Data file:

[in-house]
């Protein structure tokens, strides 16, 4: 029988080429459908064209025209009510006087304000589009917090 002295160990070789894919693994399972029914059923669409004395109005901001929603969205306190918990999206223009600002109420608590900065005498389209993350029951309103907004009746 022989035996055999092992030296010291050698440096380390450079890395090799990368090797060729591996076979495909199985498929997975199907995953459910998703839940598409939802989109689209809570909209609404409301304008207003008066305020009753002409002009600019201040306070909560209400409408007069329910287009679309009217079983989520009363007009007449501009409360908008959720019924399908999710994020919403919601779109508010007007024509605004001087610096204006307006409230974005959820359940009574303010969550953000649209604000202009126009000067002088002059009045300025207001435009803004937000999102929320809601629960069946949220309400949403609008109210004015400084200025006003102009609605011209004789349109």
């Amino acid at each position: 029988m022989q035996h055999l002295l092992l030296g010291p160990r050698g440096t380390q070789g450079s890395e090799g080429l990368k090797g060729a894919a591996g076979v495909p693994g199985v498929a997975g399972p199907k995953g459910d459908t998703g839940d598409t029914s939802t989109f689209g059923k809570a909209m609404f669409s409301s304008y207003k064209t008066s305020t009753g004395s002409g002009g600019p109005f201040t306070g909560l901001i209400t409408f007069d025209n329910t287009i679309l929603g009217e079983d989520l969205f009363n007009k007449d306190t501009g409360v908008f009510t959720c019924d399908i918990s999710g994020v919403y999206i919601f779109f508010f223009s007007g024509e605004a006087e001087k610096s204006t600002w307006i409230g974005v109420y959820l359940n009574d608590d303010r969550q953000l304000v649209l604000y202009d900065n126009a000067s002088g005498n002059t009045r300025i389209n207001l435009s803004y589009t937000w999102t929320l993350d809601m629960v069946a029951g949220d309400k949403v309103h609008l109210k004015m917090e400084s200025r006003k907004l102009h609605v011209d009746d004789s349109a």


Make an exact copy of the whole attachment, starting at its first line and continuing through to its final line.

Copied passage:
[in-house]
């Protein structure tokens, strides 16, 4: 029988080429459908064209025209009510006087304000589009917090 002295160990070789894919693994399972029914059923669409004395109005901001929603969205306190918990999206223009600002109420608590900065005498389209993350029951309103907004009746 022989035996055999092992030296010291050698440096380390450079890395090799990368090797060729591996076979495909199985498929997975199907995953459910998703839940598409939802989109689209809570909209609404409301304008207003008066305020009753002409002009600019201040306070909560209400409408007069329910287009679309009217079983989520009363007009007449501009409360908008959720019924399908999710994020919403919601779109508010007007024509605004001087610096204006307006409230974005959820359940009574303010969550953000649209604000202009126009000067002088002059009045300025207001435009803004937000999102929320809601629960069946949220309400949403609008109210004015400084200025006003102009609605011209004789349109």
């Amino acid at each position: 029988m022989q035996h055999l002295l092992l030296g010291p160990r050698g440096t380390q070789g450079s890395e090799g080429l990368k090797g060729a894919a591996g076979v495909p693994g199985v498929a997975g399972p199907k995953g459910d459908t998703g839940d598409t029914s939802t989109f689209g059923k809570a909209m609404f669409s409301s304008y207003k064209t008066s305020t009753g004395s002409g002009g600019p109005f201040t306070g909560l901001i209400t409408f007069d025209n329910t287009i679309l929603g009217e079983d989520l969205f009363n007009k007449d306190t501009g409360v908008f009510t959720c019924d399908i918990s999710g994020v919403y999206i919601f779109f508010f223009s007007g024509e605004a006087e001087k610096s204006t600002w307006i409230g974005v109420y959820l359940n009574d608590d303010r969550q953000l304000v649209l604000y202009d900065n126009a000067s002088g005498n002059t009045r300025i389209n207001l435009s803004y589009t937000w999102t929320l993350d809601m629960v069946a029951g949220d309400k949403v309103h609008l109210k004015m917090e400084s200025r006003k907004l102009h609605v011209d009746d004789s349109a």